Follow the money….

To outsiders the recent dustups between SAG and AFTRA did not make much sense. Why would the two unions who are as entwined together as Siamese Twins engage in such destructive battles on the eve of negotiations?  [SAG and AFTRA share 40,000 members and until this year had for 25 years jointly bargained the Film/TV contracts currently being renegotiated.]

Well a recent budget report coming out of SAG – described here on – suggests a possible answer.  SAG has swung dramatically in a very short period of time from a fairly comfortable surplus of 12 million dollars at the end of fiscal year 07 to a projected deficit of 6.5 million at the end of f.y. 08.  
A look at the most recent annual report provided to the Department of Labor by the Guild on Form LM-2 shows the source of the surplus figure.  Statement B-Receipts and Disbursements indicates that as of April 30, 2007, the Guild had brought in that year total receipts of $119 mn and disbursed $107 mn for a surplus (or net income) of $12 mn.  On the income side, 50 mn came from dues that year while another 51 million was producer deposits that presumably were passed back to members on the disbursement side as residual payments.  On that disbursement side there was 56 million in “representational activities” (which presumably includes the residuals payouts), 27 million for general overhead and about 8 mn for both union administration and benefits.  Leaving out the producer deposit/residual pass through payments, the 6.5 mn loss must be linked to a decline in dues or an increase in expenses (on that part of representational activities that is not connected to residuals), overhead or admin/benefits.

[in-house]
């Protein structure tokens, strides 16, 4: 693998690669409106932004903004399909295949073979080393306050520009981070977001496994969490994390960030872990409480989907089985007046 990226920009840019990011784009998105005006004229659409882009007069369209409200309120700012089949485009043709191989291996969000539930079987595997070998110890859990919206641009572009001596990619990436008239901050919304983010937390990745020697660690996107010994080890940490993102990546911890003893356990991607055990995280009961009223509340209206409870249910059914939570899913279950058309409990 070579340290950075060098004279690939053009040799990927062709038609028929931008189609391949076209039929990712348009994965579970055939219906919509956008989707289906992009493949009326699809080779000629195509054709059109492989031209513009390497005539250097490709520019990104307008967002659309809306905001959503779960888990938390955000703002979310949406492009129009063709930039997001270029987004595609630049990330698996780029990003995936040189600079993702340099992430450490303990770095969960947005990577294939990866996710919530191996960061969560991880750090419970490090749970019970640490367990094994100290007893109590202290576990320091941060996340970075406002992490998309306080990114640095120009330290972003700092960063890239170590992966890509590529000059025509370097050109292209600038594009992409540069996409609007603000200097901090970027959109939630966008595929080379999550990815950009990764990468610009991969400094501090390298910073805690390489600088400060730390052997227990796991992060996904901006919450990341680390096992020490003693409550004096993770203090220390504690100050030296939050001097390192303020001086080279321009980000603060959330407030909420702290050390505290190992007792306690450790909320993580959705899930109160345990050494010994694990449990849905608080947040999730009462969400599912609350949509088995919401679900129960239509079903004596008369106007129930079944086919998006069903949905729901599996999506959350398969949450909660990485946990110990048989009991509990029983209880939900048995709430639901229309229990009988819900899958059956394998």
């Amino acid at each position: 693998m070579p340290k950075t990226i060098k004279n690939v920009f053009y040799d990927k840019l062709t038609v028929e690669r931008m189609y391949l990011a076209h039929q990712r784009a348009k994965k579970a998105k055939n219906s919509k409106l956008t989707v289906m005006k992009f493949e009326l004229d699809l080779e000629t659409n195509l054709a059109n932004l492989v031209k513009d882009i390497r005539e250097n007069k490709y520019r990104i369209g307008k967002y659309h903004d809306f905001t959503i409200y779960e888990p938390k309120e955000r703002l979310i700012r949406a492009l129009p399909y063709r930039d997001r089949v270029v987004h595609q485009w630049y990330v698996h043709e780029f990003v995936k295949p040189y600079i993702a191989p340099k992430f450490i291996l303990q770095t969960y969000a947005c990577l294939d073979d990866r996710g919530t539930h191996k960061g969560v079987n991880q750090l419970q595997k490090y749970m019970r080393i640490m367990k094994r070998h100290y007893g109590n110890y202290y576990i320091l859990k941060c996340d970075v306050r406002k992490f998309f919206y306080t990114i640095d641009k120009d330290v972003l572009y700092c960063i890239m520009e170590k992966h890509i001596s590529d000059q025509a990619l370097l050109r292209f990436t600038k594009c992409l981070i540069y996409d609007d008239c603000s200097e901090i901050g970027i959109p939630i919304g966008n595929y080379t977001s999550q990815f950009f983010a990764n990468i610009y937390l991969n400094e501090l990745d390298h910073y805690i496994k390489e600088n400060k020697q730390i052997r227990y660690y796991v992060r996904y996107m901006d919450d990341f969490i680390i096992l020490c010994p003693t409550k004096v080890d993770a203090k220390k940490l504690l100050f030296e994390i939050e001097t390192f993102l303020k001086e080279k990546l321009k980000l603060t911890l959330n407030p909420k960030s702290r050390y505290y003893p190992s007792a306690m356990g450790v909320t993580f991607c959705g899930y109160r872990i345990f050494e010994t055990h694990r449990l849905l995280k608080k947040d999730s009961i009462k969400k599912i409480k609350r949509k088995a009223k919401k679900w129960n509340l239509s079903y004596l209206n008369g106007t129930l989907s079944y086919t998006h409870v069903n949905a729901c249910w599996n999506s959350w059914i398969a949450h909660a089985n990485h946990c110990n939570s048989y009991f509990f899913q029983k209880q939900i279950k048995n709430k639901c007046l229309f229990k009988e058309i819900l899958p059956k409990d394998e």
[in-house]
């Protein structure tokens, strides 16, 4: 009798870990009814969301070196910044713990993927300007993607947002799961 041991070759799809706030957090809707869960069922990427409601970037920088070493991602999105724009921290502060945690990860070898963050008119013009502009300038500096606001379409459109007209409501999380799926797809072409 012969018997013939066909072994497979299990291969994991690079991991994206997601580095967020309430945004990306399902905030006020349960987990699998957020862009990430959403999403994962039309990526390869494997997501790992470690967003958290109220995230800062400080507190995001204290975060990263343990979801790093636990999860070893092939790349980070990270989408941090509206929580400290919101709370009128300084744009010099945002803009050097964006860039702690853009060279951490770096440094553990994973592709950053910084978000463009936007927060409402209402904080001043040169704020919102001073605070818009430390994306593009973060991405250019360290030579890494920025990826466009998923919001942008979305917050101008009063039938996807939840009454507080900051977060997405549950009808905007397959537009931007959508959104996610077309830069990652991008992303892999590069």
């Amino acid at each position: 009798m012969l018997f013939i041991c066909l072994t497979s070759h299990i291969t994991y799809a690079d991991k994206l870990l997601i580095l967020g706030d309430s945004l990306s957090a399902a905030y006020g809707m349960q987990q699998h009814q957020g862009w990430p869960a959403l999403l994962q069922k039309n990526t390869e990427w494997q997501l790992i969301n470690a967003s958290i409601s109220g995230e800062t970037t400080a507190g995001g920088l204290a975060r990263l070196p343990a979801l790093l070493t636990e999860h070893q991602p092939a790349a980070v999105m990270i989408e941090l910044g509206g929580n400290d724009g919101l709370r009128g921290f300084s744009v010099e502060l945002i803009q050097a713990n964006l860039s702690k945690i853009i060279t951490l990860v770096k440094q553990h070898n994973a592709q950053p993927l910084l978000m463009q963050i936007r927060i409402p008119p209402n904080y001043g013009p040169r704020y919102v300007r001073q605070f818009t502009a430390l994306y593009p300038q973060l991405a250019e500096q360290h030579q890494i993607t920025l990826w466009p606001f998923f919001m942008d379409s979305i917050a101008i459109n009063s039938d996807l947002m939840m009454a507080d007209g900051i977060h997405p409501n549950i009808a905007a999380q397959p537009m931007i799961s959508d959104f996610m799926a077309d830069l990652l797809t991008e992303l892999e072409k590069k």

Interestingly, the downward trend seems to have been underway for awhile.  SAG had a surplus of 21 million at the end of April 2006.  So there was a 9 mn decline in the surplus from April 06 to April 07 but the decline doubled to 18 mn this last year.
Of course, that 6.5 mn loss is only a projection and the final numbers could be different.   But that is an $18 mn dollar swing deep in to the red in a short period of time.  The loss of work during the WGA walkout could be part of the problem but a more likely suggestion is the loss of jobs to AFTRA, Canada or CGI.  That could go a long way to explaining the more hyperbolic rhetoric coming out of the Membership First camp in recent months about AFTRA.  

And you thought it was about politics?